Seattle Seahawks

Robert Turbin, ‘just chillin’ after double-hip surgery

RENTON Turns out, the hip surgery Robert Turbin had this offseason was twice as challenging than previously understood.

The fourth-year backup to Marshawn Lynch as Seattle’s lead running back — the man quarterback and camp roommate Russell Wilson described as “an elite running back” — had a touchdown as the No. 1 rusher in the Seahawks’ scrimmage Saturday at the Virginia Mason Athletic Center.

Turbin said later that he had double-hip surgery this offseason, outside the team’s medical staff, at a specialty clinic in Colorado.

Coach Pete Carroll said this spring that Turbin was away “up north” recovering from hip surgery, and that the rehabilitation was in concert with the team’s medical staff and was going well.

Turbin said Saturday that his labrums were torn in both hips. He said the pain began in his second league year, in 2012, then got progressively worse in 2013 and last year.

“I thought, ‘If I’m going to be better, as a football player, I’ve got to find out what’s wrong internally, with my body,” said Turbin, who rushed for 310 yards and caught 16 passes for two touchdowns last season.

He started three times when Lynch’s back was tight at the beginning of games, and had his first career 100-yard game on Dec. 9 in the romp past Arizona. Yet Turbin didn’t feel as great as he looked in flashes spelling Lynch, often in Seattle’s 2-minute offense.

In the offseason, Turbin and his agent sought the advice of specialists at the renowned Steadman Clinic for orthopedics in Vail, Colorado. That’s where he had his surgery and part of his rehabilitation.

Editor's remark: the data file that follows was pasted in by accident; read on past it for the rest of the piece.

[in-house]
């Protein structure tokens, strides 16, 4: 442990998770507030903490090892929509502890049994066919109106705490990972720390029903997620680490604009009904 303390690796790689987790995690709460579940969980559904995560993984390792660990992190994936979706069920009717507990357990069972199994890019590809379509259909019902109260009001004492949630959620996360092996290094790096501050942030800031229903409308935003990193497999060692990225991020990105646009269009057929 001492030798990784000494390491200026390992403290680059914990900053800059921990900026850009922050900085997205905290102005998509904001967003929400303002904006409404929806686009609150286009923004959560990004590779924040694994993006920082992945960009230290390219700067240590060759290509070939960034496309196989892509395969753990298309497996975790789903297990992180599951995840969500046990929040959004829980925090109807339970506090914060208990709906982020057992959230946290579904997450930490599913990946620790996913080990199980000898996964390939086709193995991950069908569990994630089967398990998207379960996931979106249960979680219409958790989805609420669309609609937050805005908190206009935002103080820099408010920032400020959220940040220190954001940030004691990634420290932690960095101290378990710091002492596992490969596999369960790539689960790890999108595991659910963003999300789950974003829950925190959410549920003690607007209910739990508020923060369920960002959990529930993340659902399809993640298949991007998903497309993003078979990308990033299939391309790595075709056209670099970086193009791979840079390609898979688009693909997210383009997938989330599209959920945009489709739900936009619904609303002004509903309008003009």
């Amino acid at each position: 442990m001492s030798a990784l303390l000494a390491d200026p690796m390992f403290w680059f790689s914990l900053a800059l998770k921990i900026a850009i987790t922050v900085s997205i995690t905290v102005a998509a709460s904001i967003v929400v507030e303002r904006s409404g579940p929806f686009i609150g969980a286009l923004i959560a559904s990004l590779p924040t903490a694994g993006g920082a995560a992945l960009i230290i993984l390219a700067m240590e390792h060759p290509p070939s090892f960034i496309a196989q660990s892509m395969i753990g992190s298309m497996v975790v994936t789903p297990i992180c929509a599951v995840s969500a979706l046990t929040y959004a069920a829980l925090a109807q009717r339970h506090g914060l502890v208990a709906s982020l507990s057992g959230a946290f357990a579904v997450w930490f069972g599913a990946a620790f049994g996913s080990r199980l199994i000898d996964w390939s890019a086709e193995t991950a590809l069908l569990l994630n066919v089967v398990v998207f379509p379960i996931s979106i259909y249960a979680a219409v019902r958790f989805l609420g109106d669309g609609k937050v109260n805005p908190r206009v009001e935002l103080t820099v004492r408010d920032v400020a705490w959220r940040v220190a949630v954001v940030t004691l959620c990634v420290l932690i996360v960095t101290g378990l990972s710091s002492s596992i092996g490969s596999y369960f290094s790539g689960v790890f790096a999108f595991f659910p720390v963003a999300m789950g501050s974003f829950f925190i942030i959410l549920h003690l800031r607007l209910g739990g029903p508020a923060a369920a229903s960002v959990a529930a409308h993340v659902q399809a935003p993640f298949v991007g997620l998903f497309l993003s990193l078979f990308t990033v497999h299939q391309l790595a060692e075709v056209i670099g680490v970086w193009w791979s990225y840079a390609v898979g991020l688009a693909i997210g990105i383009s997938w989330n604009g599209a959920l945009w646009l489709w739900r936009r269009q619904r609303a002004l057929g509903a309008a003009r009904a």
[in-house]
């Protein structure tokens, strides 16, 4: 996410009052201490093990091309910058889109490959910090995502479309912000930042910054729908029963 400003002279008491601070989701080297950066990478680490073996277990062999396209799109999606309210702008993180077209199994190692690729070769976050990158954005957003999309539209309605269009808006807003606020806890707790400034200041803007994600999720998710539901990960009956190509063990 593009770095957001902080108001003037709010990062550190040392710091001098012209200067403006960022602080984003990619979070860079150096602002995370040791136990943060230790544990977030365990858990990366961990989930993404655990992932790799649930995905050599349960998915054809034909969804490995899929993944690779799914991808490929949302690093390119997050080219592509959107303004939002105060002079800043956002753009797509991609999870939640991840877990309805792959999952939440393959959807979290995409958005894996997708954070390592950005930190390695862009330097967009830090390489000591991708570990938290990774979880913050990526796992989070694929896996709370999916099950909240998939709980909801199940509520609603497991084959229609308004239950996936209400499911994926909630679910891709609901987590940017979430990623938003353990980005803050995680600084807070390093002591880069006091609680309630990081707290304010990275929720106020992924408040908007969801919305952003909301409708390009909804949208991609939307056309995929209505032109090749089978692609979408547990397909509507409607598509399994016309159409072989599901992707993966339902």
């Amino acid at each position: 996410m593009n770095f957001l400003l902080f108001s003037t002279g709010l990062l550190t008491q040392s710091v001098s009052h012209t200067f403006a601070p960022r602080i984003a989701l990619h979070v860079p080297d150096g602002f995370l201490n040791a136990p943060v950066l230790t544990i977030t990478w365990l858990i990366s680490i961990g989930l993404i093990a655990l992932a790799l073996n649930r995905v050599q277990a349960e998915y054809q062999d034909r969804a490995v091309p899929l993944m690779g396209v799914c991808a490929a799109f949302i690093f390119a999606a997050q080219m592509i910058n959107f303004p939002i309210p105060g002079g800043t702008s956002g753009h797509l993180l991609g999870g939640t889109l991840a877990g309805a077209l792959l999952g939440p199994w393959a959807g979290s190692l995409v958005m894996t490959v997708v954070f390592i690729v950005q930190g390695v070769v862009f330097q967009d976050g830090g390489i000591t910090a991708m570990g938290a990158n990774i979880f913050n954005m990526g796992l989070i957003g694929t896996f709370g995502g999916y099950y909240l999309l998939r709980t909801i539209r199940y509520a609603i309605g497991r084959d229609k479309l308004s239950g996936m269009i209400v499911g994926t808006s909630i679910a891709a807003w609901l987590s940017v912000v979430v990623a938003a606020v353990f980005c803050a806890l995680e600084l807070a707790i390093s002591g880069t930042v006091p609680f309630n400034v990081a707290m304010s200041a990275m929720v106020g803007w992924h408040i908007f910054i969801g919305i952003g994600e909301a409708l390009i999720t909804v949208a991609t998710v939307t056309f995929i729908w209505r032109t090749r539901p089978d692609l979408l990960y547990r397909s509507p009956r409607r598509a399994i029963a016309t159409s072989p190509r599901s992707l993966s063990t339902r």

The rest of his postoperation work was in his native California.

“Yeah, it’s healed up great now,” Turbin said. “It’s really a credit to the people at the Steadman Clinic and the people I worked with in California.”

August, of course, is Turbin’s prime time. Lynch gets few if any carries each preseason. That leave Turbin and third-year back Christine Michael as the showcased runners in Carroll’s run-first offense during exhibition games — only to then fade into spot, fill-in roles in special packages behind Lynch when the games get real.

What is the source of Turbin’s patience with this annual arrangement — especially entering what for him is a potential contract year?

“You know, it’s just about staying ready,” he said. “This is a very unpredictable game. You never know what’s going to happen. You have to stay ready so you don’t have to get ready. You do your job to the best of your ability whenever you get the chance, whether that’s one carry or 14 carries.”